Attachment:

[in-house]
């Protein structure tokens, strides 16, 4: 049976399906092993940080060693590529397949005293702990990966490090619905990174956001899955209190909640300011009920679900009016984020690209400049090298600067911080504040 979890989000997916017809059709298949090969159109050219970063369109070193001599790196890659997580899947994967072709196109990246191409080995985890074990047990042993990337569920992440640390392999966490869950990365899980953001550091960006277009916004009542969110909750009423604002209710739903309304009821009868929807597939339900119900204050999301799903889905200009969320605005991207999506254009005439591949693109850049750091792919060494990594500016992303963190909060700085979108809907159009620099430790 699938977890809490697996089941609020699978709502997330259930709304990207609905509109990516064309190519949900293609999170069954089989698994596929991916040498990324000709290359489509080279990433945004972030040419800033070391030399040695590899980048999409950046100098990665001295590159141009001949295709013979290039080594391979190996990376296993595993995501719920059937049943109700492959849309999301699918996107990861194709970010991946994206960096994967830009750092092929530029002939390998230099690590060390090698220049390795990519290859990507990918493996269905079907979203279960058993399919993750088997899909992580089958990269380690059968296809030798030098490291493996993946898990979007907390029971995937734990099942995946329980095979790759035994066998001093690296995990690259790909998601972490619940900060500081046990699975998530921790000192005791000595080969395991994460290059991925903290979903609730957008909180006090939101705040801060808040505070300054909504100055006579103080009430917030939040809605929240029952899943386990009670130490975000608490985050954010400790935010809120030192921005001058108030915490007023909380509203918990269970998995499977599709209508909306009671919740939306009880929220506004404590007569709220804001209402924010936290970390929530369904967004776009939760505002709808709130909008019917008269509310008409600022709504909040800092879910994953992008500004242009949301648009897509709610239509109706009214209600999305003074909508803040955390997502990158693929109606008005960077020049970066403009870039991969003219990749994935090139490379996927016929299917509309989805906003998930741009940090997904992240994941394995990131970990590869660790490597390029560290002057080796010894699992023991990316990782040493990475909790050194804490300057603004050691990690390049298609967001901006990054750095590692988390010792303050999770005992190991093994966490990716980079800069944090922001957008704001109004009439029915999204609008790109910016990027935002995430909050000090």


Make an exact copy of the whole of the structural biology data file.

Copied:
[in-house]
């Protein structure tokens, strides 16, 4: 049976399906092993940080060693590529397949005293702990990966490090619905990174956001899955209190909640300011009920679900009016984020690209400049090298600067911080504040 979890989000997916017809059709298949090969159109050219970063369109070193001599790196890659997580899947994967072709196109990246191409080995985890074990047990042993990337569920992440640390392999966490869950990365899980953001550091960006277009916004009542969110909750009423604002209710739903309304009821009868929807597939339900119900204050999301799903889905200009969320605005991207999506254009005439591949693109850049750091792919060494990594500016992303963190909060700085979108809907159009620099430790 699938977890809490697996089941609020699978709502997330259930709304990207609905509109990516064309190519949900293609999170069954089989698994596929991916040498990324000709290359489509080279990433945004972030040419800033070391030399040695590899980048999409950046100098990665001295590159141009001949295709013979290039080594391979190996990376296993595993995501719920059937049943109700492959849309999301699918996107990861194709970010991946994206960096994967830009750092092929530029002939390998230099690590060390090698220049390795990519290859990507990918493996269905079907979203279960058993399919993750088997899909992580089958990269380690059968296809030798030098490291493996993946898990979007907390029971995937734990099942995946329980095979790759035994066998001093690296995990690259790909998601972490619940900060500081046990699975998530921790000192005791000595080969395991994460290059991925903290979903609730957008909180006090939101705040801060808040505070300054909504100055006579103080009430917030939040809605929240029952899943386990009670130490975000608490985050954010400790935010809120030192921005001058108030915490007023909380509203918990269970998995499977599709209508909306009671919740939306009880929220506004404590007569709220804001209402924010936290970390929530369904967004776009939760505002709808709130909008019917008269509310008409600022709504909040800092879910994953992008500004242009949301648009897509709610239509109706009214209600999305003074909508803040955390997502990158693929109606008005960077020049970066403009870039991969003219990749994935090139490379996927016929299917509309989805906003998930741009940090997904992240994941394995990131970990590869660790490597390029560290002057080796010894699992023991990316990782040493990475909790050194804490300057603004050691990690390049298609967001901006990054750095590692988390010792303050999770005992190991093994966490990716980079800069944090922001957008704001109004009439029915999204609008790109910016990027935002995430909050000090």